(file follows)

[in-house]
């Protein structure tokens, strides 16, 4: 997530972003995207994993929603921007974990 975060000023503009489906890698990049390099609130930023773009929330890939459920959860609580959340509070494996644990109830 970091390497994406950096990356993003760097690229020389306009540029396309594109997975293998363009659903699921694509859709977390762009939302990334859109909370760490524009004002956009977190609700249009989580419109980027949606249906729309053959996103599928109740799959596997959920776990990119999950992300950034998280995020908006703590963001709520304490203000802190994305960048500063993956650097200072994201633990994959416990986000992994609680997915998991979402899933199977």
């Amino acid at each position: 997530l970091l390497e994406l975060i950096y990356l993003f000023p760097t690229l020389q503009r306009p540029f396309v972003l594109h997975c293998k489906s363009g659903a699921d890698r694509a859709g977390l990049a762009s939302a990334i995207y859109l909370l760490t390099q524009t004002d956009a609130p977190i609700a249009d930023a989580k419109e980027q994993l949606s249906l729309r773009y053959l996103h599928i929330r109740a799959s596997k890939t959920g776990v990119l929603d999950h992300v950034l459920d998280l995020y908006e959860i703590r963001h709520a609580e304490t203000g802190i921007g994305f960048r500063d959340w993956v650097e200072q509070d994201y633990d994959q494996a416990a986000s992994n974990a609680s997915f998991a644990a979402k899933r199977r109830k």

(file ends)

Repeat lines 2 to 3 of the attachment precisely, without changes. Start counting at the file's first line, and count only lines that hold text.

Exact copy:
């Protein structure tokens, strides 16, 4: 997530972003995207994993929603921007974990 975060000023503009489906890698990049390099609130930023773009929330890939459920959860609580959340509070494996644990109830 970091390497994406950096990356993003760097690229020389306009540029396309594109997975293998363009659903699921694509859709977390762009939302990334859109909370760490524009004002956009977190609700249009989580419109980027949606249906729309053959996103599928109740799959596997959920776990990119999950992300950034998280995020908006703590963001709520304490203000802190994305960048500063993956650097200072994201633990994959416990986000992994609680997915998991979402899933199977």
């Amino acid at each position: 997530l970091l390497e994406l975060i950096y990356l993003f000023p760097t690229l020389q503009r306009p540029f396309v972003l594109h997975c293998k489906s363009g659903a699921d890698r694509a859709g977390l990049a762009s939302a990334i995207y859109l909370l760490t390099q524009t004002d956009a609130p977190i609700a249009d930023a989580k419109e980027q994993l949606s249906l729309r773009y053959l996103h599928i929330r109740a799959s596997k890939t959920g776990v990119l929603d999950h992300v950034l459920d998280l995020y908006e959860i703590r963001h709520a609580e304490t203000g802190i921007g994305f960048r500063d959340w993956v650097e200072q509070d994201y633990d994959q494996a416990a986000s992994n974990a609680s997915f998991a644990a979402k899933r199977r109830k």